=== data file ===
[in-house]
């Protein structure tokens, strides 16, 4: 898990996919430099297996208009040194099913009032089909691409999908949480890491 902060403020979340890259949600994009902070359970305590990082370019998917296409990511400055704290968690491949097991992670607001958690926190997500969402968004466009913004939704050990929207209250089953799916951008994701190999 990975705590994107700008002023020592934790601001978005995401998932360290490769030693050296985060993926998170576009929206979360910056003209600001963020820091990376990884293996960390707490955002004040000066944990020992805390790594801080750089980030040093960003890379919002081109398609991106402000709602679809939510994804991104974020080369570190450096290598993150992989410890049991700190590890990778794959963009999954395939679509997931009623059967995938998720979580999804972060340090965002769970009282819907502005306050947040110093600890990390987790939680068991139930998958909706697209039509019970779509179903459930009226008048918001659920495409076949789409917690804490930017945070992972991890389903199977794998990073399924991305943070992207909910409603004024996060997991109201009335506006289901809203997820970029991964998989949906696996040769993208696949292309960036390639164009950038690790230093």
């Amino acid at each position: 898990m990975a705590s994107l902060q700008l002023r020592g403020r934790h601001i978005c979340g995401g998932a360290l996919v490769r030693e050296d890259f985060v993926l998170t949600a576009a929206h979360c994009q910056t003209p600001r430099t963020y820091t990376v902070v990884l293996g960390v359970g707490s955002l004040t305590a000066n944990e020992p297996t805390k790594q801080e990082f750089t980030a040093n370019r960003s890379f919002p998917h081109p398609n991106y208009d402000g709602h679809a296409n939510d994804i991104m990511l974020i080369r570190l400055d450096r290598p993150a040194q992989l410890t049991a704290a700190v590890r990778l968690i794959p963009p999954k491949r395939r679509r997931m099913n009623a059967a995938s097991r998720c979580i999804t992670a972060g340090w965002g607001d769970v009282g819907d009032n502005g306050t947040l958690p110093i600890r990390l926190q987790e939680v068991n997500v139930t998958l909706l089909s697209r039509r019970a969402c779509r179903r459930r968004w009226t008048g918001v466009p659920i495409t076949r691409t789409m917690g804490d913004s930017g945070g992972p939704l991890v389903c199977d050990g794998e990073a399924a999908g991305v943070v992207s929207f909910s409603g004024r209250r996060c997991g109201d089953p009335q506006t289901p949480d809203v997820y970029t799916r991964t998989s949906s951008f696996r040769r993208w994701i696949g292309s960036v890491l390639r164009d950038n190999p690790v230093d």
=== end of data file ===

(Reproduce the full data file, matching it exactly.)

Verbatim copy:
[in-house]
């Protein structure tokens, strides 16, 4: 898990996919430099297996208009040194099913009032089909691409999908949480890491 902060403020979340890259949600994009902070359970305590990082370019998917296409990511400055704290968690491949097991992670607001958690926190997500969402968004466009913004939704050990929207209250089953799916951008994701190999 990975705590994107700008002023020592934790601001978005995401998932360290490769030693050296985060993926998170576009929206979360910056003209600001963020820091990376990884293996960390707490955002004040000066944990020992805390790594801080750089980030040093960003890379919002081109398609991106402000709602679809939510994804991104974020080369570190450096290598993150992989410890049991700190590890990778794959963009999954395939679509997931009623059967995938998720979580999804972060340090965002769970009282819907502005306050947040110093600890990390987790939680068991139930998958909706697209039509019970779509179903459930009226008048918001659920495409076949789409917690804490930017945070992972991890389903199977794998990073399924991305943070992207909910409603004024996060997991109201009335506006289901809203997820970029991964998989949906696996040769993208696949292309960036390639164009950038690790230093």
């Amino acid at each position: 898990m990975a705590s994107l902060q700008l002023r020592g403020r934790h601001i978005c979340g995401g998932a360290l996919v490769r030693e050296d890259f985060v993926l998170t949600a576009a929206h979360c994009q910056t003209p600001r430099t963020y820091t990376v902070v990884l293996g960390v359970g707490s955002l004040t305590a000066n944990e020992p297996t805390k790594q801080e990082f750089t980030a040093n370019r960003s890379f919002p998917h081109p398609n991106y208009d402000g709602h679809a296409n939510d994804i991104m990511l974020i080369r570190l400055d450096r290598p993150a040194q992989l410890t049991a704290a700190v590890r990778l968690i794959p963009p999954k491949r395939r679509r997931m099913n009623a059967a995938s097991r998720c979580i999804t992670a972060g340090w965002g607001d769970v009282g819907d009032n502005g306050t947040l958690p110093i600890r990390l926190q987790e939680v068991n997500v139930t998958l909706l089909s697209r039509r019970a969402c779509r179903r459930r968004w009226t008048g918001v466009p659920i495409t076949r691409t789409m917690g804490d913004s930017g945070g992972p939704l991890v389903c199977d050990g794998e990073a399924a999908g991305v943070v992207s929207f909910s409603g004024r209250r996060c997991g109201d089953p009335q506006t289901p949480d809203v997820y970029t799916r991964t998989s949906s951008f696996r040769r993208w994701i696949g292309s960036v890491l390639r164009d950038n190999p690790v230093d």